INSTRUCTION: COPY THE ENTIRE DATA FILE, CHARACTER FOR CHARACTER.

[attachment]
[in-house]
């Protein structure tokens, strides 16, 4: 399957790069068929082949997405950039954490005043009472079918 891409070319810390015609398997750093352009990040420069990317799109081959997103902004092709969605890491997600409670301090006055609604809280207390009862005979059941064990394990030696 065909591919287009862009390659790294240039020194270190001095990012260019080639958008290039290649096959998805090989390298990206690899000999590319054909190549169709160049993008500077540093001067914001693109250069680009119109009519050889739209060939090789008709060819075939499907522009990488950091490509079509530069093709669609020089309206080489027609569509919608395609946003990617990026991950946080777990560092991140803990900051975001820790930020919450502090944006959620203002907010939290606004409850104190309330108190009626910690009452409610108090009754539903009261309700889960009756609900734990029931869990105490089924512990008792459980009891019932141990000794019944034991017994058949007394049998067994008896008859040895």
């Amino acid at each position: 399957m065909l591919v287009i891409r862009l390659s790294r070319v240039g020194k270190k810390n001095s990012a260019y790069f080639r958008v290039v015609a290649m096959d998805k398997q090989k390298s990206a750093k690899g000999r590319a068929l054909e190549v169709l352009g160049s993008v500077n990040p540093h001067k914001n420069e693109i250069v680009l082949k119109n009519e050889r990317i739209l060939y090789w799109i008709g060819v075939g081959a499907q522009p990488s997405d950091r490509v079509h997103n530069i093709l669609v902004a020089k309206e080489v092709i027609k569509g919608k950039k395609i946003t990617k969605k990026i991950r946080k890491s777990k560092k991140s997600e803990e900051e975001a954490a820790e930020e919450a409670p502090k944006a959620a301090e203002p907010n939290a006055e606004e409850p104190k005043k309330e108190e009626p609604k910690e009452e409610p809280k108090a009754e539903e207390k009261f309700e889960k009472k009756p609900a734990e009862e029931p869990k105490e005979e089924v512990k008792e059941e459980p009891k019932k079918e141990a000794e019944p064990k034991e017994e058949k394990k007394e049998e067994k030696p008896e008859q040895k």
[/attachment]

[in-house]
């Protein structure tokens, strides 16, 4: 399957790069068929082949997405950039954490005043009472079918 891409070319810390015609398997750093352009990040420069990317799109081959997103902004092709969605890491997600409670301090006055609604809280207390009862005979059941064990394990030696 065909591919287009862009390659790294240039020194270190001095990012260019080639958008290039290649096959998805090989390298990206690899000999590319054909190549169709160049993008500077540093001067914001693109250069680009119109009519050889739209060939090789008709060819075939499907522009990488950091490509079509530069093709669609020089309206080489027609569509919608395609946003990617990026991950946080777990560092991140803990900051975001820790930020919450502090944006959620203002907010939290606004409850104190309330108190009626910690009452409610108090009754539903009261309700889960009756609900734990029931869990105490089924512990008792459980009891019932141990000794019944034991017994058949007394049998067994008896008859040895």
């Amino acid at each position: 399957m065909l591919v287009i891409r862009l390659s790294r070319v240039g020194k270190k810390n001095s990012a260019y790069f080639r958008v290039v015609a290649m096959d998805k398997q090989k390298s990206a750093k690899g000999r590319a068929l054909e190549v169709l352009g160049s993008v500077n990040p540093h001067k914001n420069e693109i250069v680009l082949k119109n009519e050889r990317i739209l060939y090789w799109i008709g060819v075939g081959a499907q522009p990488s997405d950091r490509v079509h997103n530069i093709l669609v902004a020089k309206e080489v092709i027609k569509g919608k950039k395609i946003t990617k969605k990026i991950r946080k890491s777990k560092k991140s997600e803990e900051e975001a954490a820790e930020e919450a409670p502090k944006a959620a301090e203002p907010n939290a006055e606004e409850p104190k005043k309330e108190e009626p609604k910690e009452e409610p809280k108090a009754e539903e207390k009261f309700e889960k009472k009756p609900a734990e009862e029931p869990k105490e005979e089924v512990k008792e059941e459980p009891k019932k079918e141990a000794e019944p064990k034991e017994e058949k394990k007394e049998e067994k030696p008896e008859q040895k």